dvd8n

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I did shoot a bare shaft and it grouped nicely with the others and was straight in the boss.

I'm thinking that I should revisit nock fit but my wife has ideas about how I can better spend the rest of the weekend :)
 


KidCurry

Well-known member
I would put my money on nocking point position. You could try lowering your nocking point until you get the old sight mark back and note the change. I'm betting it's tiny :) Everything else on a recurve is very predictable. At 20/25yds I really don't see things like nock fit are going to have any affect.

Your string is longer so heavier, probably more wax?... if you have a grain scale you could weigh them. But even so I would still go with nock point :)
 


geoffretired

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Better ideas or just other ideas???
I have heard people saying that top archers( or better archers) have two strings, both shot in so they canchange them quickly should one have a problem. I wonder if they make two at the same time, so they get them as near identical as possible.That would make sense for several reasons. I also wonder if they get the same sight marks from both strings, without having to adjust in some way.
 


caspian

New member
the more advanced recurve archers I make strings for them order them in matched pairs. they are made one after the other on the jig without moving adjustments, same climatic conditions, same tension, same timing. and I set serving position and length to +/- 1mm and control the centre serving diameter with digitial verniers to get them as closely matched as I can.

I don't doubt there is some minor variation, but it's as little as I can feasibly make it for them.
 


dvd8n

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Better ideas or just other ideas???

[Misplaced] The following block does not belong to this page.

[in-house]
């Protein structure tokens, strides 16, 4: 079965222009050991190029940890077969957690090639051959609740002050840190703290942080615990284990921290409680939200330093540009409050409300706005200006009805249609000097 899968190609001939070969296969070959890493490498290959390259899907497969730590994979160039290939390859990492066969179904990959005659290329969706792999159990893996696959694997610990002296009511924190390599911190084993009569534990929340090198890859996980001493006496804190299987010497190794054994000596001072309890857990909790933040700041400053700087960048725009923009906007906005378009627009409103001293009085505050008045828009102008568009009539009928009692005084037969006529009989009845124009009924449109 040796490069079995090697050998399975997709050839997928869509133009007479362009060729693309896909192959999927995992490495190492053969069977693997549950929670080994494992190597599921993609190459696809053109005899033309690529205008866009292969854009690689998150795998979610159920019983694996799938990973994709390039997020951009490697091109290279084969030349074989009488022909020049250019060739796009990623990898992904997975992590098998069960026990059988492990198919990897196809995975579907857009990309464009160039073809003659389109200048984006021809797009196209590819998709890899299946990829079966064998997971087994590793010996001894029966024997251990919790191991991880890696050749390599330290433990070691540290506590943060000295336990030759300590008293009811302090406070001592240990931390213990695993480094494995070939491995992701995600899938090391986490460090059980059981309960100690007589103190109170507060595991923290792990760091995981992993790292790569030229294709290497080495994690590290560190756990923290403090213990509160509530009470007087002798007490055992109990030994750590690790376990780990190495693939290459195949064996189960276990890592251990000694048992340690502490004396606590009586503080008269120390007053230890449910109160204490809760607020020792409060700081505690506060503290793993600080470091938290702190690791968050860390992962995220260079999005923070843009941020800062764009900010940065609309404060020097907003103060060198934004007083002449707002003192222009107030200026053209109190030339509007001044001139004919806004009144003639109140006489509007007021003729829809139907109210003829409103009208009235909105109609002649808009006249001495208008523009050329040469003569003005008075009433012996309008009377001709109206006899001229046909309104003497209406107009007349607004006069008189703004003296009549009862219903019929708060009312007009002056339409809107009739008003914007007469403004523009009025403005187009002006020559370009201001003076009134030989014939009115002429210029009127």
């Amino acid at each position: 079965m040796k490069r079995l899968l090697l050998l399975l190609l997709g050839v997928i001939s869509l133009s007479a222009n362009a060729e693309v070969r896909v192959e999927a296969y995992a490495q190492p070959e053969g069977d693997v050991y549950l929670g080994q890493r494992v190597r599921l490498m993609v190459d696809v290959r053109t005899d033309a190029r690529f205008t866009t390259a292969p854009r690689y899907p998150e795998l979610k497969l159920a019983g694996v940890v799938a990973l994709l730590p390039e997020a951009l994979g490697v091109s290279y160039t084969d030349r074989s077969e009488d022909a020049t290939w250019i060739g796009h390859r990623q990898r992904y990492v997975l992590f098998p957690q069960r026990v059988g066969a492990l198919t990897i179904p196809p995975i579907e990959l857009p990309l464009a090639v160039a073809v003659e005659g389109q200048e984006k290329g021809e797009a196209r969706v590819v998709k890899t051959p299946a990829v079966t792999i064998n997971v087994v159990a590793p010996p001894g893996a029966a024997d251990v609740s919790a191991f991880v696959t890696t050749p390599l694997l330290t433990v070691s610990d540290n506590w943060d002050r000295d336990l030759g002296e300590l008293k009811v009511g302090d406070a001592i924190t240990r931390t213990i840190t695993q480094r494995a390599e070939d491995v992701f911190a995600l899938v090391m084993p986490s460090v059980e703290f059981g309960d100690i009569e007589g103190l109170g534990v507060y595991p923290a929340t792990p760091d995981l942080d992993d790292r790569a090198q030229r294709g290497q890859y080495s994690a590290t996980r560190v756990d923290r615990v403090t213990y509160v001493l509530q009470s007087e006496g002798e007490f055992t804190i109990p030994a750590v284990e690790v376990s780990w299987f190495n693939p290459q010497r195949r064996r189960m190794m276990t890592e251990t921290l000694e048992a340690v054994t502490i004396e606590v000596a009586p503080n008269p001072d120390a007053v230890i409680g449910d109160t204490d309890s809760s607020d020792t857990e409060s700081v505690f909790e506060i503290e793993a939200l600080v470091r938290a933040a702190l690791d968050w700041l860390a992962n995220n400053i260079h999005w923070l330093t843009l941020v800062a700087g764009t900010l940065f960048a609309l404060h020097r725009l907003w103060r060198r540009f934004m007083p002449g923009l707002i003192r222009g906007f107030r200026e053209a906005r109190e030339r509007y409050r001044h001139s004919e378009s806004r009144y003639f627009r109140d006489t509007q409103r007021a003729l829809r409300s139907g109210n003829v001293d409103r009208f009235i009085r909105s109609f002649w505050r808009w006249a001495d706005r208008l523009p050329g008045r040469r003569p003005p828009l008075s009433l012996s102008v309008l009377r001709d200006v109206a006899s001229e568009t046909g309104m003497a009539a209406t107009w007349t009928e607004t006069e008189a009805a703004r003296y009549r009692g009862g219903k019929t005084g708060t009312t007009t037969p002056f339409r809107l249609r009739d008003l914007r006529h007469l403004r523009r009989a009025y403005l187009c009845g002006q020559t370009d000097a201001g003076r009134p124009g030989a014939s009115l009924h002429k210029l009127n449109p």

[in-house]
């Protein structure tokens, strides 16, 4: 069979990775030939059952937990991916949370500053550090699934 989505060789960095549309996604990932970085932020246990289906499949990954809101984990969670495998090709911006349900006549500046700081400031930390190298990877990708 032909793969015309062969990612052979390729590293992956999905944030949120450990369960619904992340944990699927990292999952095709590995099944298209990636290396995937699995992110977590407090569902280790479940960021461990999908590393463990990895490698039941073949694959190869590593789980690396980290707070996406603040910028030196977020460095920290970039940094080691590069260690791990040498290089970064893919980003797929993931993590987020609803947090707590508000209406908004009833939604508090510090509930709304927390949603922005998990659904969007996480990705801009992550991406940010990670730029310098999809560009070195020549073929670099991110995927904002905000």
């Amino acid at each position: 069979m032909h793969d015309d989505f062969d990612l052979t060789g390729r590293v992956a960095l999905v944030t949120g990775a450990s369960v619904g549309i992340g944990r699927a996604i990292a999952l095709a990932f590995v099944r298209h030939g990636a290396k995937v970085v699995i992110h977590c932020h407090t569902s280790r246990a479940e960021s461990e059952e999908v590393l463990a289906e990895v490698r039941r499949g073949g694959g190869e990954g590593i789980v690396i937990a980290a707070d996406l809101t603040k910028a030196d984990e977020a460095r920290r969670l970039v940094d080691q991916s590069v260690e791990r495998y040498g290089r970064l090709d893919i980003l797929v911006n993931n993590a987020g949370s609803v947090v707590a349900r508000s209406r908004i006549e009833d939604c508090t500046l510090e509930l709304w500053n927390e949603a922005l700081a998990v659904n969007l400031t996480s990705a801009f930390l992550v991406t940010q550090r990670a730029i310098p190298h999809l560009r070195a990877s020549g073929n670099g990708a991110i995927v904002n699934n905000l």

Ideas different from mine ;)

But I managed to slip away to the practice butt at the field course this morning for an hour. I served up the second string that I made at the same time identically but with a slightly looser nock fit - and (drum roll) - my sight marks were back where they were with the original string.

I'd swear that the nock fit on the first one was fine but I guess the arrow was hanging up on release enough to mess up the sight marks.

Either that or something else is different of course. At some point I'll re-serve the first string with a looser fit to confirm.....
 


geoffretired

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In a former life, when archery was a bit of a novelty for me, I used to test each nock fit by pulling it slowly off the string with a ruler close to the string so I could measure the deflection each time. I suppose the same could be done using your two strings to see if they both give the same deflection.
 


geoffretired

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Heehee.
It would make a fascinating study to find out how many puzzles, like this one, have solved by the most unlikely suggestion.
I guess we can all come up with a list of possibles, but sometimes the answer is further outside our control because we don't have a clear picture of what hasn't been checked. Or has been checked but in a different way from the one we expected.
I'm still scratching the back of my head, too. Not all treatments for head lice, work.